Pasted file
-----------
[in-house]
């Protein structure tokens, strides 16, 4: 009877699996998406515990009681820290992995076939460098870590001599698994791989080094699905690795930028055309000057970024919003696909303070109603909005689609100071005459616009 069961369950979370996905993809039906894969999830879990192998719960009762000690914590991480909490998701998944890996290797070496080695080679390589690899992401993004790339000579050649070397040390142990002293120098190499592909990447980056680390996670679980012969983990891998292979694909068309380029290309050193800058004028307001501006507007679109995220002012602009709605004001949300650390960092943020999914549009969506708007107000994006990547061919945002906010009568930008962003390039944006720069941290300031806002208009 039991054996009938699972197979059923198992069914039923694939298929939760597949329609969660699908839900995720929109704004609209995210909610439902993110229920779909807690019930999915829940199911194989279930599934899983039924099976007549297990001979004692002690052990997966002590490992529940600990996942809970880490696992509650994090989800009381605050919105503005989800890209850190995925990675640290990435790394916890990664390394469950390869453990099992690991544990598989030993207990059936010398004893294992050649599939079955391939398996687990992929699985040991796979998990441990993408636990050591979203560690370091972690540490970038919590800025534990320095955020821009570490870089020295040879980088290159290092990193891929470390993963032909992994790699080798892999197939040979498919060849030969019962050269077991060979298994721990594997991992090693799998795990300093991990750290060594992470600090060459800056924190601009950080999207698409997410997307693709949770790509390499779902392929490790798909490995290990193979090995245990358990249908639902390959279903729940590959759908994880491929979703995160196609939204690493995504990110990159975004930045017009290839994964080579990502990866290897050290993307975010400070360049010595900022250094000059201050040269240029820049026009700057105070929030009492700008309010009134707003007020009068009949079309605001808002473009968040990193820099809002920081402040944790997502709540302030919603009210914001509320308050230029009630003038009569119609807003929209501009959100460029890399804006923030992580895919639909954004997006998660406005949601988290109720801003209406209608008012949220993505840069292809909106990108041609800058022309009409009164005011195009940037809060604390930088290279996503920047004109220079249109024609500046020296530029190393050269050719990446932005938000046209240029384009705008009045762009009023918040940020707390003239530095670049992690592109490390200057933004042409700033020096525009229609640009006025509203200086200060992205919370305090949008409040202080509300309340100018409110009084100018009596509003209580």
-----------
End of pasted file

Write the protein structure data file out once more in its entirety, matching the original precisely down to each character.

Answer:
[in-house]
């Protein structure tokens, strides 16, 4: 009877699996998406515990009681820290992995076939460098870590001599698994791989080094699905690795930028055309000057970024919003696909303070109603909005689609100071005459616009 069961369950979370996905993809039906894969999830879990192998719960009762000690914590991480909490998701998944890996290797070496080695080679390589690899992401993004790339000579050649070397040390142990002293120098190499592909990447980056680390996670679980012969983990891998292979694909068309380029290309050193800058004028307001501006507007679109995220002012602009709605004001949300650390960092943020999914549009969506708007107000994006990547061919945002906010009568930008962003390039944006720069941290300031806002208009 039991054996009938699972197979059923198992069914039923694939298929939760597949329609969660699908839900995720929109704004609209995210909610439902993110229920779909807690019930999915829940199911194989279930599934899983039924099976007549297990001979004692002690052990997966002590490992529940600990996942809970880490696992509650994090989800009381605050919105503005989800890209850190995925990675640290990435790394916890990664390394469950390869453990099992690991544990598989030993207990059936010398004893294992050649599939079955391939398996687990992929699985040991796979998990441990993408636990050591979203560690370091972690540490970038919590800025534990320095955020821009570490870089020295040879980088290159290092990193891929470390993963032909992994790699080798892999197939040979498919060849030969019962050269077991060979298994721990594997991992090693799998795990300093991990750290060594992470600090060459800056924190601009950080999207698409997410997307693709949770790509390499779902392929490790798909490995290990193979090995245990358990249908639902390959279903729940590959759908994880491929979703995160196609939204690493995504990110990159975004930045017009290839994964080579990502990866290897050290993307975010400070360049010595900022250094000059201050040269240029820049026009700057105070929030009492700008309010009134707003007020009068009949079309605001808002473009968040990193820099809002920081402040944790997502709540302030919603009210914001509320308050230029009630003038009569119609807003929209501009959100460029890399804006923030992580895919639909954004997006998660406005949601988290109720801003209406209608008012949220993505840069292809909106990108041609800058022309009409009164005011195009940037809060604390930088290279996503920047004109220079249109024609500046020296530029190393050269050719990446932005938000046209240029384009705008009045762009009023918040940020707390003239530095670049992690592109490390200057933004042409700033020096525009229609640009006025509203200086200060992205919370305090949008409040202080509300309340100018409110009084100018009596509003209580």